Also we have found in the same visitation that thou, prior, on thy part, and you, monks, on yours, making division and party, cleaving unto seculars and secular power, prodigally consume the common goods of your priory, this thing we forbid to be done henceforth under the penalties abovesaid, having before our eyes the psalm “Behold how good and joyful a thing it is brethren to dwell together in unity”! and that only in time of peace is the Author of Peace worshipped well. We will therefore and Command with injunctions, that our present injunctions be laid up in the archives of the house. We will however that a copy be supplied to each one of you that he may not be able to pretend ignorance And of what you do in the premises and in what manner in obeying what we have decreed to be done in this behalf, see that you certify the said reverend father or us, in his absence, distinctly and openly, by the feast of St. Barnabas the Apostle by your letters patent containing the series of theses sealed with your common seal.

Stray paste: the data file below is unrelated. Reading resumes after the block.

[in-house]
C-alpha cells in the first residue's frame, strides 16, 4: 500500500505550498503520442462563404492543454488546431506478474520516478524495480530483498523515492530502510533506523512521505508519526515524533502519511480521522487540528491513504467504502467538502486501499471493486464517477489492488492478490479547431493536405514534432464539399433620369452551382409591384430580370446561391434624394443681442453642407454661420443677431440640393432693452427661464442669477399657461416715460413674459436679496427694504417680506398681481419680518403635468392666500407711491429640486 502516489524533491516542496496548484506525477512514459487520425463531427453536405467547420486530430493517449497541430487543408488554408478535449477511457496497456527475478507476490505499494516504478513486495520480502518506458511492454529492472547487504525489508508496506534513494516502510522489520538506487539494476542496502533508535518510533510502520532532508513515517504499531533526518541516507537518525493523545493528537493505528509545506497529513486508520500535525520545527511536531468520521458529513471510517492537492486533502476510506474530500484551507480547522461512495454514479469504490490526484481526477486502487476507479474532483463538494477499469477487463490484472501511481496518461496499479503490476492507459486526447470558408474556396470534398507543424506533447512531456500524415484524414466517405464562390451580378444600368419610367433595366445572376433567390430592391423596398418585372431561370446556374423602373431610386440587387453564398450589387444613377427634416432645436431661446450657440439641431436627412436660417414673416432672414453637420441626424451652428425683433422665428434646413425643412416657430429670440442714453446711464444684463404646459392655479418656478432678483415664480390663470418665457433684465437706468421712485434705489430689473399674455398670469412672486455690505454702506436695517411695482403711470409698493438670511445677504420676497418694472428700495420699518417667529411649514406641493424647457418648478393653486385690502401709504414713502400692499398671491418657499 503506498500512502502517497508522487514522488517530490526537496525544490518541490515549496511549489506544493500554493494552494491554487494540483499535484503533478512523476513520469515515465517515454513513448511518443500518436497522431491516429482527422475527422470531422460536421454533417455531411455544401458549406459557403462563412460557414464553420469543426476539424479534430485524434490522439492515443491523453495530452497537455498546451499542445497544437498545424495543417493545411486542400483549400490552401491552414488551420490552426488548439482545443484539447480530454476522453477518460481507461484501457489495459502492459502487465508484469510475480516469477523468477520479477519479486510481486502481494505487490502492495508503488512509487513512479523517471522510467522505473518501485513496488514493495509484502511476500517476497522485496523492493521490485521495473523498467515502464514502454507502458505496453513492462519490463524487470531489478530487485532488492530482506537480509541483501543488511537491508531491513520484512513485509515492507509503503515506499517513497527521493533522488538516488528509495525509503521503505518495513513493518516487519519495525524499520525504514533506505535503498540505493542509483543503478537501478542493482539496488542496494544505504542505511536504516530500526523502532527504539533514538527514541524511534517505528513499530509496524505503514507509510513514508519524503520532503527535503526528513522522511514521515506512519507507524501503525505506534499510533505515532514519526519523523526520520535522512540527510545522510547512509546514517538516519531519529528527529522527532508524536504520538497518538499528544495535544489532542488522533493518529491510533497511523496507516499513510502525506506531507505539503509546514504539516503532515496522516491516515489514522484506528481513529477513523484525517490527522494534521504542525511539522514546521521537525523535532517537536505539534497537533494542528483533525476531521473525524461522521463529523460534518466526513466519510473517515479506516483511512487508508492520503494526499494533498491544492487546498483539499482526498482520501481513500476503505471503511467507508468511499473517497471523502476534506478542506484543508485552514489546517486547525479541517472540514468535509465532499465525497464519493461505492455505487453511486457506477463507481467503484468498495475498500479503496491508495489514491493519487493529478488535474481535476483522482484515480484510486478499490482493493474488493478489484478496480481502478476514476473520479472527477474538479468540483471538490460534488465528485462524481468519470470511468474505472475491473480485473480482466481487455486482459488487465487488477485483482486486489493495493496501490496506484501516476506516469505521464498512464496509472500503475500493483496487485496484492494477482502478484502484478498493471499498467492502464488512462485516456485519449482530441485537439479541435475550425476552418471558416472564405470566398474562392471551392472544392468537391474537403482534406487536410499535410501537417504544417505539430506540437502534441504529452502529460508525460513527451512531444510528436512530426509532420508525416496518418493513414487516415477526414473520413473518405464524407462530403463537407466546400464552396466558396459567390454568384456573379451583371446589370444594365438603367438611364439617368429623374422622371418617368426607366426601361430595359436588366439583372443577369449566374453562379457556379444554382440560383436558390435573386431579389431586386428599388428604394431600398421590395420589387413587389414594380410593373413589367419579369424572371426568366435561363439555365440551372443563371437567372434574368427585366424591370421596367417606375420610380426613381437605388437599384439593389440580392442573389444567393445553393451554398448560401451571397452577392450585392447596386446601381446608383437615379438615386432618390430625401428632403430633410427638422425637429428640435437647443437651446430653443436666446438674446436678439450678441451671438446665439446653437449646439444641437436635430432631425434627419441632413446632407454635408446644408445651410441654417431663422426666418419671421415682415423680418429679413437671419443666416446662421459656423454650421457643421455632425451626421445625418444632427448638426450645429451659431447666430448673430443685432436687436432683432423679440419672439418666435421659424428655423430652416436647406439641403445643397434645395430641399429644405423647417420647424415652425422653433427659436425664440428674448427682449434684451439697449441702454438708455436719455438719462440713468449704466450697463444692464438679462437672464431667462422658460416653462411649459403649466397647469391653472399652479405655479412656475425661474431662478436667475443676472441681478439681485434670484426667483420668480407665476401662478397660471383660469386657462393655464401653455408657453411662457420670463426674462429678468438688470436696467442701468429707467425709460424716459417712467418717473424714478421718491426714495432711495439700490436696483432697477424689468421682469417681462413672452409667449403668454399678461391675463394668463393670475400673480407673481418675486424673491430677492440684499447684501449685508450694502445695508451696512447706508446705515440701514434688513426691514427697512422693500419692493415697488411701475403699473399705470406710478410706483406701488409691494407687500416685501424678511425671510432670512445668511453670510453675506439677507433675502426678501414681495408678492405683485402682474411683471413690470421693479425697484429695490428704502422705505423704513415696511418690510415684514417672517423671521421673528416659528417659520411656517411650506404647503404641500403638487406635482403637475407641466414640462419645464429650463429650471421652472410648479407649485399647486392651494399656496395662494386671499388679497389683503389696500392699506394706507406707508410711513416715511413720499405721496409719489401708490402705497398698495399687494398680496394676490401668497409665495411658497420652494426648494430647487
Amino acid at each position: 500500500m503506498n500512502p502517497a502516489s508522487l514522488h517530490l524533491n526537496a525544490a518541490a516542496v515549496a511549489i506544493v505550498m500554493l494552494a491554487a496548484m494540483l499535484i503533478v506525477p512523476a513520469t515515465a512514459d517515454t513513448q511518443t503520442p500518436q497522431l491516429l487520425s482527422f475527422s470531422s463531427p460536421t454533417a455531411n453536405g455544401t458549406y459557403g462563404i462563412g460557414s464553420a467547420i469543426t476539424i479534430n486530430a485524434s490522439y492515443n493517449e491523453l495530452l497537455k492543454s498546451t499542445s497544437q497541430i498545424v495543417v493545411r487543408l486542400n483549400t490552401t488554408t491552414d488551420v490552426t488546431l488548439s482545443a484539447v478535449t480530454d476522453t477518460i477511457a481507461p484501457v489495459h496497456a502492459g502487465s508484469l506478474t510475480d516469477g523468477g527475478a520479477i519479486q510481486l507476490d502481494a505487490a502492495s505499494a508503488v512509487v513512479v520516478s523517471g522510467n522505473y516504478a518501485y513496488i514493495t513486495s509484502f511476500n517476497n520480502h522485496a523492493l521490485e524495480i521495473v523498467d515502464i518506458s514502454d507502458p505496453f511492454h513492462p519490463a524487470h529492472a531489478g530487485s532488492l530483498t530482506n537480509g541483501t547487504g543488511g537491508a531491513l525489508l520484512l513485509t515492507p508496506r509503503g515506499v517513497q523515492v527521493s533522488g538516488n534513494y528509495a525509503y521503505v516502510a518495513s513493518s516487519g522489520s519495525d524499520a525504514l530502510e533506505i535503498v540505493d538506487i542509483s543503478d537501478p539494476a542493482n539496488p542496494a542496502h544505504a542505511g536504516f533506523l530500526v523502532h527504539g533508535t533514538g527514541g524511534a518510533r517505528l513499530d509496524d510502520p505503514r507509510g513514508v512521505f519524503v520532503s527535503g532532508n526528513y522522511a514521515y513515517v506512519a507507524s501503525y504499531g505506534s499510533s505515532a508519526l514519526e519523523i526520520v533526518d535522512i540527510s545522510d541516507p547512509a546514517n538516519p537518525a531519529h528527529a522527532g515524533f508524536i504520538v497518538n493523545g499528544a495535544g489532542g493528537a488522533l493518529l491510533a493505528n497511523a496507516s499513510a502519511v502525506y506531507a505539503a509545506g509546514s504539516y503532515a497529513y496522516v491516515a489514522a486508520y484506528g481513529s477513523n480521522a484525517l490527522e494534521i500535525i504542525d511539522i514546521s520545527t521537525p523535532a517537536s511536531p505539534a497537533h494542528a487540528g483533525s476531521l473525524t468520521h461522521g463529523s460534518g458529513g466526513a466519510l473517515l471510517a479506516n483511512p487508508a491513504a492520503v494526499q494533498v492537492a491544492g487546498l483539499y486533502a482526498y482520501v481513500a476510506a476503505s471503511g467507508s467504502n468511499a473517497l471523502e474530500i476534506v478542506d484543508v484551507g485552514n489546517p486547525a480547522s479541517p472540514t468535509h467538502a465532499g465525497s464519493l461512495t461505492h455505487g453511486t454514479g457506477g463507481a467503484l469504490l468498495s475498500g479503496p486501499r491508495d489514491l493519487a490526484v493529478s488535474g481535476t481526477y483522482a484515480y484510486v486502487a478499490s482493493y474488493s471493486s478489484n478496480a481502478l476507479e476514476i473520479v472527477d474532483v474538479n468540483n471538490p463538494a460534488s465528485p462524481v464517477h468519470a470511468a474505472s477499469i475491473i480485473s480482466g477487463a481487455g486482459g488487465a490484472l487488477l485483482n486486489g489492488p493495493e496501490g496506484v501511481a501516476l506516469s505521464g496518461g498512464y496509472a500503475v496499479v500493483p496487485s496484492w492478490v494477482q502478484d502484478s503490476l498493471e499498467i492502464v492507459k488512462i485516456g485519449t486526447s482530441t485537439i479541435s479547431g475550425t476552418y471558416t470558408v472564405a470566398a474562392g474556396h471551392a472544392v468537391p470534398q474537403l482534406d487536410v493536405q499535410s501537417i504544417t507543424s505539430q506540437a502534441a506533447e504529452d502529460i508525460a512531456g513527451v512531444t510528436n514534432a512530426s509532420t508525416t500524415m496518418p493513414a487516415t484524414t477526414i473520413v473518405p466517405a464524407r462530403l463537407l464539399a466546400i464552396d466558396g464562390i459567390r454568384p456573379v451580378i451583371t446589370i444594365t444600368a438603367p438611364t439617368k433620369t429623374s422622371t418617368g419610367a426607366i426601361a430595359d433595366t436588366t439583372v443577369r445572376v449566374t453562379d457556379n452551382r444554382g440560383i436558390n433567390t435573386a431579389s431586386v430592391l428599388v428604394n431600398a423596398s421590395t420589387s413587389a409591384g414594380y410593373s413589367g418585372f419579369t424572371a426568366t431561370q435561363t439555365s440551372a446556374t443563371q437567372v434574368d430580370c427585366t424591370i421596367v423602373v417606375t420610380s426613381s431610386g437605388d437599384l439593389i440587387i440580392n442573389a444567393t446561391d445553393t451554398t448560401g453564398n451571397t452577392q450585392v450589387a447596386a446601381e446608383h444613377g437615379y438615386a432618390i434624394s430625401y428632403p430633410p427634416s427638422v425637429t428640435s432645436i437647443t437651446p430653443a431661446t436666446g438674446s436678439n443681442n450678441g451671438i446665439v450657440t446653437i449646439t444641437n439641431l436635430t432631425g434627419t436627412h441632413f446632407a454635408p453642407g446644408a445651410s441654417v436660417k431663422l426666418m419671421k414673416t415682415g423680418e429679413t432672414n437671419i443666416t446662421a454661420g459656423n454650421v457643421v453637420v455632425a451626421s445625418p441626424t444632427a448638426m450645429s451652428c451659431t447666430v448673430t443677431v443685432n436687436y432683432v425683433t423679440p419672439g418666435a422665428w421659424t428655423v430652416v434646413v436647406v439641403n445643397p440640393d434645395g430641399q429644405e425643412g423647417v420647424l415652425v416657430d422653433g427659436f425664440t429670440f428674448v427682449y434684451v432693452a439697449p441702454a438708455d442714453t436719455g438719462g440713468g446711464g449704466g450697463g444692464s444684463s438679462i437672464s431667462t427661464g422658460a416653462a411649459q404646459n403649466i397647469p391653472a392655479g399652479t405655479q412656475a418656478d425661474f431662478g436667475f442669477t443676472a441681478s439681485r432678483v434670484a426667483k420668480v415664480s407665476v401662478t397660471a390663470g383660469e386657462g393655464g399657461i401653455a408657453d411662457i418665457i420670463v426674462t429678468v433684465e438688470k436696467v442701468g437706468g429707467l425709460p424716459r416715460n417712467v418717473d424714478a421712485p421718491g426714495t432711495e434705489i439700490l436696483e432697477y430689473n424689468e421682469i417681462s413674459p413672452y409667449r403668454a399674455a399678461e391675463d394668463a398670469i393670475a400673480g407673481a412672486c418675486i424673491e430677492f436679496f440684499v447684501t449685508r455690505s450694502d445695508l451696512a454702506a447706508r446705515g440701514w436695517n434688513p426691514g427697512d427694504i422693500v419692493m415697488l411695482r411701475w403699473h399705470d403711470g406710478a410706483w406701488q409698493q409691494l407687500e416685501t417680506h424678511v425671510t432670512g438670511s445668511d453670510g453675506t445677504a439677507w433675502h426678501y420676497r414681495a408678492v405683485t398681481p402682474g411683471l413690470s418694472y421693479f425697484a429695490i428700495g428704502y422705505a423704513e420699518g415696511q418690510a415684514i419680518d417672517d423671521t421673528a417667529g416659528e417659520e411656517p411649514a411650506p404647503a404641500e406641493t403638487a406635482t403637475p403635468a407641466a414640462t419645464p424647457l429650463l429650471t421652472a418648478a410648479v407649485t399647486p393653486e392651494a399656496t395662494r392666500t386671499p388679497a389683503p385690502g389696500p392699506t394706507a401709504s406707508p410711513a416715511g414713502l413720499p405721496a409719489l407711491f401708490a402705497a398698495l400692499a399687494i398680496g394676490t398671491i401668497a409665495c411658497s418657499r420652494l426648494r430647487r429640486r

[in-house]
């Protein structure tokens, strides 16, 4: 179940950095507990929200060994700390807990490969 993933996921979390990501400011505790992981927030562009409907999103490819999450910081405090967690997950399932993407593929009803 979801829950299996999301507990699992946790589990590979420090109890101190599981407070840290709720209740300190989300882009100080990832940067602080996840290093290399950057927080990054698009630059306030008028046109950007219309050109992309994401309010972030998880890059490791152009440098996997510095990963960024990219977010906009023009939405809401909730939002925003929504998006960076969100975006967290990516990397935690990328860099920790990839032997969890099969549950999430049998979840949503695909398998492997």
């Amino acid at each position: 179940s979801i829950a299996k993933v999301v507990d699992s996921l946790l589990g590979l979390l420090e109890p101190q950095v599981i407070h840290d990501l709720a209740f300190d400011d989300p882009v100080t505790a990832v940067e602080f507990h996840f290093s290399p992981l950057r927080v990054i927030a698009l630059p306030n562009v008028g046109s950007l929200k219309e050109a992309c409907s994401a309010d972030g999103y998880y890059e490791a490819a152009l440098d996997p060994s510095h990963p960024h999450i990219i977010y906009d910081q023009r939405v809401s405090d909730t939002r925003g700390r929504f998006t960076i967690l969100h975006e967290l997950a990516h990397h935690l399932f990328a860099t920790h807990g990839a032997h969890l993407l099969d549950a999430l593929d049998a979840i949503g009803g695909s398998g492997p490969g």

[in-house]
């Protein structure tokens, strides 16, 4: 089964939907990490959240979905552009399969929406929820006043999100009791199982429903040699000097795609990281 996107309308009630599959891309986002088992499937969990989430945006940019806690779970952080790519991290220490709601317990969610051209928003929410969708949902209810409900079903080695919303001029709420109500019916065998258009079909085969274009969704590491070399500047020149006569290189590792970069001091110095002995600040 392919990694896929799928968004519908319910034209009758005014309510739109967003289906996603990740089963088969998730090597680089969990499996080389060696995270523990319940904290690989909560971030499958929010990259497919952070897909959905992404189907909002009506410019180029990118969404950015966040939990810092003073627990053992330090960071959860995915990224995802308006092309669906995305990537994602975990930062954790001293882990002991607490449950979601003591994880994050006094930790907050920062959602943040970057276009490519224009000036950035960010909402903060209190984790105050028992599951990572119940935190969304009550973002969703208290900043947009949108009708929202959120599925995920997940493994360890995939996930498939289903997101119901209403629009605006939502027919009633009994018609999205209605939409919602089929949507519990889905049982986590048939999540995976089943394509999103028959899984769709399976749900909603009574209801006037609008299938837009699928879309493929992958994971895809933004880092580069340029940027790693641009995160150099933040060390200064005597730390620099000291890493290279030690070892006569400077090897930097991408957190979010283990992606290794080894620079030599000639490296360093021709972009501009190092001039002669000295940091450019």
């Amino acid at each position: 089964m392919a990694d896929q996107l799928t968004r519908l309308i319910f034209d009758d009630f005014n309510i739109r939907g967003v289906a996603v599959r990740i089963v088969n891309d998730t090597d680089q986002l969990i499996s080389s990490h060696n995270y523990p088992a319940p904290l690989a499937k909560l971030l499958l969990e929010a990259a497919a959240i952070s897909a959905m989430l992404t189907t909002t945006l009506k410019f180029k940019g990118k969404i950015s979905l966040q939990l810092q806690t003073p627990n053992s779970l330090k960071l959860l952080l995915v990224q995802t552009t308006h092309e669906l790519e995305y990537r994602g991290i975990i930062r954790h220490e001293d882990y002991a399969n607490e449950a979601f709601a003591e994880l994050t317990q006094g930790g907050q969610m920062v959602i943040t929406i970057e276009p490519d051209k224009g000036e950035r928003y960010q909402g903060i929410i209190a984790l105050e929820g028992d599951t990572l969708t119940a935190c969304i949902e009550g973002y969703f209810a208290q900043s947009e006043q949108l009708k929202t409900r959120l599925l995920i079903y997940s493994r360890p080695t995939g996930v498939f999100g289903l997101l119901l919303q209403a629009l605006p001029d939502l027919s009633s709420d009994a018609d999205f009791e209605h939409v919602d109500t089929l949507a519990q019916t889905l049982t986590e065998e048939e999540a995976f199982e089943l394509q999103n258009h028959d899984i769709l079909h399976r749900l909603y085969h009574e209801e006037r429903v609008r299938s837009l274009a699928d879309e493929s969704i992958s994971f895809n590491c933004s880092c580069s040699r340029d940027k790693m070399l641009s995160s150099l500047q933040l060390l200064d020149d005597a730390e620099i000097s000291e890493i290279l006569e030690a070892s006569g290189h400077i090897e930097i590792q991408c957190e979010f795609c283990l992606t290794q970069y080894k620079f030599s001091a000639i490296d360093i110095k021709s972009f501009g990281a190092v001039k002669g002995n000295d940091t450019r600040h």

Dated in the castle of Lawaden, 3 June, 1405

1406, 21 November.

Robert Raulyn, bachelor in decrees, canon of St. Davids, vicar general in spiritualities of the reverend, etc., Guy, etc., now engaged in distant parts, to the religious man brother Walter Robjoy, prior, etc., sendeth greeting in the Son of the Glorious Virgin and that you firmly obey these presents.